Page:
• About pitchbend and modulation wheel

    Pierre-Loup M.2 days ago 0 comments

    The two wheels are importants components of this project. And it took time to figure out how to make them.

    The first and most obvious idea was to 3D-print them. Or at least the bracket. For the wheel itself I wanted something else, as the final aspect of 3D-printed part is not so good, unless you spend a lot of time with abrasive paper and primer, and paint, and...

    So, 3D-printing. If my printer were perfectly tuned, it would have been a two-hours story, designing the part, slicing it and printing it. But its not. The first part broke when I remove it from the printer bed, the second exploded when I tried to put screws in it, so after a few missed attempts I came back to what I know : acrylic and laser cutter.

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  • Making a nice body for an iconic synth

    Pierre-Loup M.2 days ago 0 comments

    There were Initially no plans made for the body. I simply cut a sheet of 10mm plywood, and placed the keybed on it. Then try to figure out the placement of all components. Taking a measure, cut a part, put it on the synth, and so on.

    The wood is wallnut, from an old dining table found on the roadside... For two years I really believed I would repair and use it ! :D

    The parts have been cut to length, placed on the plywood bottom, then adjusted following the keybed shape and size.

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  • Panels.

    Pierre-Loup M.3 days ago 0 comments

    All panels of the synth are made out of acrylic sheet. I believe other materials would be nicer, but it happens I use 4, 6mm cast acrylic, and 2mm extruded acrylic sheets for work, thus having plenty at hand.
    And as I'm lucky enough to also have a laser cutter, it became an obvious choice to use acrylic, that I can both cut and engrave in one go.

    The front panel, despite its simple appearance, took time to design. It had to be decided all the function wanted, were to place them, take attention to the room around switches and potentiometers (for moving them AND regarding their own size).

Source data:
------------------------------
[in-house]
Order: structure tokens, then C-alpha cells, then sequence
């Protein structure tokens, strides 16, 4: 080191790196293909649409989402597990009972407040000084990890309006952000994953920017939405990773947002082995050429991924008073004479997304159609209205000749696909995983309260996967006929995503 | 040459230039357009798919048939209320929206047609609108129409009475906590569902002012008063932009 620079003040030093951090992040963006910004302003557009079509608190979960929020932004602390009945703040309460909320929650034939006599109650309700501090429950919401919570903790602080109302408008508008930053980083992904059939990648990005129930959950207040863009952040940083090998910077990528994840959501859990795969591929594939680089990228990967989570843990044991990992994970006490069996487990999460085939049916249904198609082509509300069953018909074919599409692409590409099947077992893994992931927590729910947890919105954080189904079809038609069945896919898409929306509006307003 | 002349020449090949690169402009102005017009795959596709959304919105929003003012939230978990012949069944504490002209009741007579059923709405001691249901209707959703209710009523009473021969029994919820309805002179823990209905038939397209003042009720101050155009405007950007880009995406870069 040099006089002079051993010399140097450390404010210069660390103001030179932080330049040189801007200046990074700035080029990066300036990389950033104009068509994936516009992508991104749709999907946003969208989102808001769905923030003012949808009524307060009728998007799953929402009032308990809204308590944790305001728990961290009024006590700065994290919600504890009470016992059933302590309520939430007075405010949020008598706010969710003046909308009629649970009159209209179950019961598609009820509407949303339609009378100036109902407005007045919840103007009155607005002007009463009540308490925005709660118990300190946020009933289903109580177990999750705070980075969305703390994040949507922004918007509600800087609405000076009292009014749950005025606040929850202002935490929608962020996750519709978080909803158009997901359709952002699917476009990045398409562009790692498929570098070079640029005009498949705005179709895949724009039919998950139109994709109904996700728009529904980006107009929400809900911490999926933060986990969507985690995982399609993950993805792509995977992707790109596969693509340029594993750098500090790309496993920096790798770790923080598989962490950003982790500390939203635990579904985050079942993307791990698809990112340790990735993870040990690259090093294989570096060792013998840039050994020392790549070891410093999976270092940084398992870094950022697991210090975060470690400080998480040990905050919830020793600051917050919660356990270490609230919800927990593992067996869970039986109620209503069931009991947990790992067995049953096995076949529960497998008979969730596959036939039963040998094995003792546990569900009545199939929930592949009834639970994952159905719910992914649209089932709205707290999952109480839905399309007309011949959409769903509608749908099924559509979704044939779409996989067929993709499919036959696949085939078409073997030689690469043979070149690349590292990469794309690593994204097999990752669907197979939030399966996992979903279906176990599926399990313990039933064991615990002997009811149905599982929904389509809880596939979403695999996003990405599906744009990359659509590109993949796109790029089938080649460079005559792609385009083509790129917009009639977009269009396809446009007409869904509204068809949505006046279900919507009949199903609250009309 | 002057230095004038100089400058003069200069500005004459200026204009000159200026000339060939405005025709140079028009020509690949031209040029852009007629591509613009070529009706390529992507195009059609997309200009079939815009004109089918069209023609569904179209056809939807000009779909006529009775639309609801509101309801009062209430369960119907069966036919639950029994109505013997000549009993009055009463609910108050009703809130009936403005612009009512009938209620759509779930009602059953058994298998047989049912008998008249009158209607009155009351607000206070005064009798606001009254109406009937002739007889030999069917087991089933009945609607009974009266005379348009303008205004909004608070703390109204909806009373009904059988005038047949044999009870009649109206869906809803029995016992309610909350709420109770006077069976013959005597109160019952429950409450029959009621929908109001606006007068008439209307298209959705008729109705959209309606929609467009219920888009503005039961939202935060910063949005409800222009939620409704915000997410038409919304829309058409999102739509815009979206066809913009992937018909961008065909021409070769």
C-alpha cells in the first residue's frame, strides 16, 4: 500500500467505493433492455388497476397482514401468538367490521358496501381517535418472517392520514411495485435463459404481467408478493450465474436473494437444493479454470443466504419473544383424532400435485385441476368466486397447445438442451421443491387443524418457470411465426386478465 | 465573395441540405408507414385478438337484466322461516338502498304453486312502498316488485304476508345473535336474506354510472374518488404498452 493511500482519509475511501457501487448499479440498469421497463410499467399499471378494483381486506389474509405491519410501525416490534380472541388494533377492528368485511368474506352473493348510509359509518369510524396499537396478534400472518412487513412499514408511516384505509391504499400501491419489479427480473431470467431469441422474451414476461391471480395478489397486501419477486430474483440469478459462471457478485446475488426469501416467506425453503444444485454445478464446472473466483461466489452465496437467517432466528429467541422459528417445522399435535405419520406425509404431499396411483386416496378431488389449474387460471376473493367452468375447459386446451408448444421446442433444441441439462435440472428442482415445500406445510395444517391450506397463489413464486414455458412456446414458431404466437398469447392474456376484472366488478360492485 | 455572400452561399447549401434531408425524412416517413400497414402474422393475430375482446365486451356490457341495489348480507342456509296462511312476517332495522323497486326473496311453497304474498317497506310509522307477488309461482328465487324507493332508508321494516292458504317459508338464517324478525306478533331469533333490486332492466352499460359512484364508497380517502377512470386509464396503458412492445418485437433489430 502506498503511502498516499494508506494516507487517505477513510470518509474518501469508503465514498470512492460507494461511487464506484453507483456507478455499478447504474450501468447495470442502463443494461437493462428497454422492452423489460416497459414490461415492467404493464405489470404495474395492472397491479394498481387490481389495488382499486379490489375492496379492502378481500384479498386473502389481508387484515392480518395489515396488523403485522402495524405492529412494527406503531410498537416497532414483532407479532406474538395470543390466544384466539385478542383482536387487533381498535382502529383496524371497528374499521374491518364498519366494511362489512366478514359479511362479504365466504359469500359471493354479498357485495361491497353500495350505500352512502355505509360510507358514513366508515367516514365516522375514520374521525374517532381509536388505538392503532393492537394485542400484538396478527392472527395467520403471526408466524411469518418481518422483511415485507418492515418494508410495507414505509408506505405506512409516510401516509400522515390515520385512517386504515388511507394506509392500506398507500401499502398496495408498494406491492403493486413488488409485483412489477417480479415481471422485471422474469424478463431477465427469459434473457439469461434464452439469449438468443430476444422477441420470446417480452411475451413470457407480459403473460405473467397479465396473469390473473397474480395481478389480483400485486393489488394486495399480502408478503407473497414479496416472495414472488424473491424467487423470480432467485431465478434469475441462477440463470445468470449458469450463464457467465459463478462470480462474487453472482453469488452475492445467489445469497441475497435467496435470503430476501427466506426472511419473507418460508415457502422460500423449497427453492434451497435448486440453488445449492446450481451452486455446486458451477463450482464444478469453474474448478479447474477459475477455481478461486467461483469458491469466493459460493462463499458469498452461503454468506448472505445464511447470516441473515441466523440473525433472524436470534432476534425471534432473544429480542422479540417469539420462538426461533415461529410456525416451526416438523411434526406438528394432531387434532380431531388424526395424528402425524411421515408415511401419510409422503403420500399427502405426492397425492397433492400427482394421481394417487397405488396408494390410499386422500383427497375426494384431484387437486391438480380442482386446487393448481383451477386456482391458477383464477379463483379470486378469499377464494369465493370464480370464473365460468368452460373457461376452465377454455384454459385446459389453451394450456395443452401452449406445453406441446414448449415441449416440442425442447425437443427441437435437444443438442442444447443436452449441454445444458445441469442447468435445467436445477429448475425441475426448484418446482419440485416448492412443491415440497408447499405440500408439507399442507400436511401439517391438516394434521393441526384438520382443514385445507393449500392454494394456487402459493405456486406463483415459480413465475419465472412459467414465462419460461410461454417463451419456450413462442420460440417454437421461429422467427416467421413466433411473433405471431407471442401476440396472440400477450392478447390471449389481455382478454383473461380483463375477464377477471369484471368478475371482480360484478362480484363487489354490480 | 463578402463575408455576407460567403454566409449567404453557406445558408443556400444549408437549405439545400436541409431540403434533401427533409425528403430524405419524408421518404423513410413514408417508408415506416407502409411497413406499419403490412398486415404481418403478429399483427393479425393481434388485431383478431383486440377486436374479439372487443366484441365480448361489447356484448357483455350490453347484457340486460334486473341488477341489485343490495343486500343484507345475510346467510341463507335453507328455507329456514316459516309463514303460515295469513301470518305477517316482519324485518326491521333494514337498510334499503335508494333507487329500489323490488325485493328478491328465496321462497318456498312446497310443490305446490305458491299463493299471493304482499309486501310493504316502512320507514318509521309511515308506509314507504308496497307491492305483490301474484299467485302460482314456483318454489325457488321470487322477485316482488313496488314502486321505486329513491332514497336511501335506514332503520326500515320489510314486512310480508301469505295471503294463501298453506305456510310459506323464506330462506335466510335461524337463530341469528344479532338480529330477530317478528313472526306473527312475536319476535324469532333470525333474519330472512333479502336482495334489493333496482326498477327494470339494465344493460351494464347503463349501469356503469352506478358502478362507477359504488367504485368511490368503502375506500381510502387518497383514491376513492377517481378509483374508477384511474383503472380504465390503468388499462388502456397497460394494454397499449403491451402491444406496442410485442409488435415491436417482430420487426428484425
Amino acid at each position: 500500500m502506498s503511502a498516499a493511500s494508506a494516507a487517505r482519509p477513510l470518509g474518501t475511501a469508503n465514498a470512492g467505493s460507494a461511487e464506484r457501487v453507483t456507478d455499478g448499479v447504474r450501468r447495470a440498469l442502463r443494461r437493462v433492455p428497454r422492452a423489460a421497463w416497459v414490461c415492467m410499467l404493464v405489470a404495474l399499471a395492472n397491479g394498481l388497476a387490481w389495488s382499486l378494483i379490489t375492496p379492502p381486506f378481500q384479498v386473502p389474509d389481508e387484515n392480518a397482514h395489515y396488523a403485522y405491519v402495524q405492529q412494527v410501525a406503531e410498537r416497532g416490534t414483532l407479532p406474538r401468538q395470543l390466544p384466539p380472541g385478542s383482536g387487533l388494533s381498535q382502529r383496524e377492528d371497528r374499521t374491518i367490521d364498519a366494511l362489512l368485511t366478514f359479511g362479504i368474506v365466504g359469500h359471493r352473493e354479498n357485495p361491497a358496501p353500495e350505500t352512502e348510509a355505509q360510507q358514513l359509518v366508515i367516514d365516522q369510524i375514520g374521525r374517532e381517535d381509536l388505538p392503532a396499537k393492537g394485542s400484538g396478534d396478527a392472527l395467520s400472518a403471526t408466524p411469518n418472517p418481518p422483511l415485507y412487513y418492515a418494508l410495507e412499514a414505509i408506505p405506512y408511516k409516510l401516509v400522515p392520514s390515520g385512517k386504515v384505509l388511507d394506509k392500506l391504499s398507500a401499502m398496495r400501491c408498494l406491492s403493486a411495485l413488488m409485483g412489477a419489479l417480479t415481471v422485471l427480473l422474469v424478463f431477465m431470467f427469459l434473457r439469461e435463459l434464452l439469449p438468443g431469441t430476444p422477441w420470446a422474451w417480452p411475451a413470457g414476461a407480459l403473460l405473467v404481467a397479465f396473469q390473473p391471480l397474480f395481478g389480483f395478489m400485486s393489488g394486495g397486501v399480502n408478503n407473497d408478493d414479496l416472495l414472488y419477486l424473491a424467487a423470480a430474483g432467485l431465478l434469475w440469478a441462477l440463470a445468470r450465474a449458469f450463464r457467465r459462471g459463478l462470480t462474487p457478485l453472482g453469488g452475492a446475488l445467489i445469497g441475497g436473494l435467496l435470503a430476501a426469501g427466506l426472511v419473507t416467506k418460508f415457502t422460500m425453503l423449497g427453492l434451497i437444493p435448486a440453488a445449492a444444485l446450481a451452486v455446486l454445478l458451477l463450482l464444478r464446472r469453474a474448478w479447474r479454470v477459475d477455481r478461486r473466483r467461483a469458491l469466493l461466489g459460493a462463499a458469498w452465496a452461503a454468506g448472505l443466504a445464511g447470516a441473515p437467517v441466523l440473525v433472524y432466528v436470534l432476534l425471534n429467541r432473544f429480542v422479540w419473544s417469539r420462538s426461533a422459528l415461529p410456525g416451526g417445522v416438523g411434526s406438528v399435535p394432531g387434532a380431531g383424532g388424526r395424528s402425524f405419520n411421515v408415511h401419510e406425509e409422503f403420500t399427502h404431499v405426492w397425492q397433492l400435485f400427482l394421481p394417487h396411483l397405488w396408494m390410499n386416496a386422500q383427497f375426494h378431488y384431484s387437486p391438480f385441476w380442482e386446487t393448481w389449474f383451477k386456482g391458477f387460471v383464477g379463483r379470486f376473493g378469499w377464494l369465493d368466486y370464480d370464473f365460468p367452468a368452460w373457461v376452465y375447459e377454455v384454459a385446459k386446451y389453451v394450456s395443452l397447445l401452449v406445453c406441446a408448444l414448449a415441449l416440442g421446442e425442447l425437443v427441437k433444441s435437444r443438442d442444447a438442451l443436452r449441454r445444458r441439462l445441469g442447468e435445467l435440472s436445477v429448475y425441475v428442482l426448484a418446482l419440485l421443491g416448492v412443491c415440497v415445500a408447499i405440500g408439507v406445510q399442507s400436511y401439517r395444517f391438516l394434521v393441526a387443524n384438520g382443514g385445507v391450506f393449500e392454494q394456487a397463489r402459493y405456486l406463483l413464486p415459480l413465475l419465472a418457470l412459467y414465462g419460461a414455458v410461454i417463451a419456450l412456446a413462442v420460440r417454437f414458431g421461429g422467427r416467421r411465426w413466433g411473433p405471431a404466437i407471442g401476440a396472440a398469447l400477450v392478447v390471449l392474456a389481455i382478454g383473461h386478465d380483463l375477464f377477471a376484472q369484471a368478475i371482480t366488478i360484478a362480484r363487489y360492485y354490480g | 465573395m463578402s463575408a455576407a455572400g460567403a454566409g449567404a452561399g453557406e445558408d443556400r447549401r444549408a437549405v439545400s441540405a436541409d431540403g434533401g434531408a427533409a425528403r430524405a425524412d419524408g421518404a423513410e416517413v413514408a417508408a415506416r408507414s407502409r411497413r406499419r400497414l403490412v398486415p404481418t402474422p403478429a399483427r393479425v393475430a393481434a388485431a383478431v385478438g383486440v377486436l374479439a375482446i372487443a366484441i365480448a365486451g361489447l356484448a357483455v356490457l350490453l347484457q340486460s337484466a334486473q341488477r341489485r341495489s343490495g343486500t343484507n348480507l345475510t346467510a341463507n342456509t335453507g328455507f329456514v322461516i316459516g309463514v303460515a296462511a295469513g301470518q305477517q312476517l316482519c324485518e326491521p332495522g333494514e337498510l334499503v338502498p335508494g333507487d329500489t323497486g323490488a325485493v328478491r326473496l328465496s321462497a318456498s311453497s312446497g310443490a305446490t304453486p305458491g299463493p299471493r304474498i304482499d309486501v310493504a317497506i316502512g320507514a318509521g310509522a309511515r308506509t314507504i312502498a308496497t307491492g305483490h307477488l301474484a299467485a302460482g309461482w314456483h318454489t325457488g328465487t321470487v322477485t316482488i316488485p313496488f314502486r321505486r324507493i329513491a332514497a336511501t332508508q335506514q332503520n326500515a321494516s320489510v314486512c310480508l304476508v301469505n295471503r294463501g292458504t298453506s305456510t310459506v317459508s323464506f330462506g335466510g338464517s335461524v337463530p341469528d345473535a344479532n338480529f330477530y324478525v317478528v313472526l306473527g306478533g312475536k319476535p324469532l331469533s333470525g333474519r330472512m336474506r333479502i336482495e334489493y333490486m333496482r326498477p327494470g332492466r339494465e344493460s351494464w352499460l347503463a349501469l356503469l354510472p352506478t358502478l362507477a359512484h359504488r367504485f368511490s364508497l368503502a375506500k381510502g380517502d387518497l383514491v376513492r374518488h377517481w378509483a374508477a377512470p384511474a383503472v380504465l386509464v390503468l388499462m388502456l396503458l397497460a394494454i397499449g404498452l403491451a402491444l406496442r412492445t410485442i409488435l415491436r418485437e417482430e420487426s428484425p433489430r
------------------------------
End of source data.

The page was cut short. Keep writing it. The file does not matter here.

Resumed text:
Then space them evenly, and check... to move them once again, because something was missing... A game of try and error. :)
    I also used a scrap piece of acrylic to place buttons on it to have a real idea of how it would be, and check distances.

    There is some dust here...

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  • Starting to build a synth !

    Pierre-Loup M.4 days ago 1 comment

    The most obvious part for a synth with a keyboard is... a keyboard. Or a keybed, since it's the name the key assembly is called (thank to Tim Trzepacz for mentioning it on his inspiring NanoEgg project ! Funny how having the right word can save so much time when looking for something around Internet !).

    The one that was used comes from an electric all-pastic organ made by Bontempi somewhere around the mid 80's. I found it at a secondhand market, not working, for almost nothing.

    The construction is quite basic, with a plastic rack with mounting holes underneath (one less thing to think about !) each key being mounted on a pole and held by a circular spring. This rack has brackets holding a pcb the size of he keybed, on which were something looking like a resistor array. I wondered for a time if i was going to try and understand how it worked, but eventually just kept the PCB to route my own wiring.

    Each key has a smooth spring attached on it, which is soldered to the pcb. These springs come to touch a metal rod when the key is pressed. (note : the keybed was one third grey with these C-shape contacts, and two thirds white with a unique rod going all the length. The synth uses the white keys with the rod.)

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  • First record !

    Pierre-Loup M.03/23/2020 at 02:15 0 comments

    First project using Teensymoog !

    Everything made with the synth, except the drums.

    popcorn on soundcloud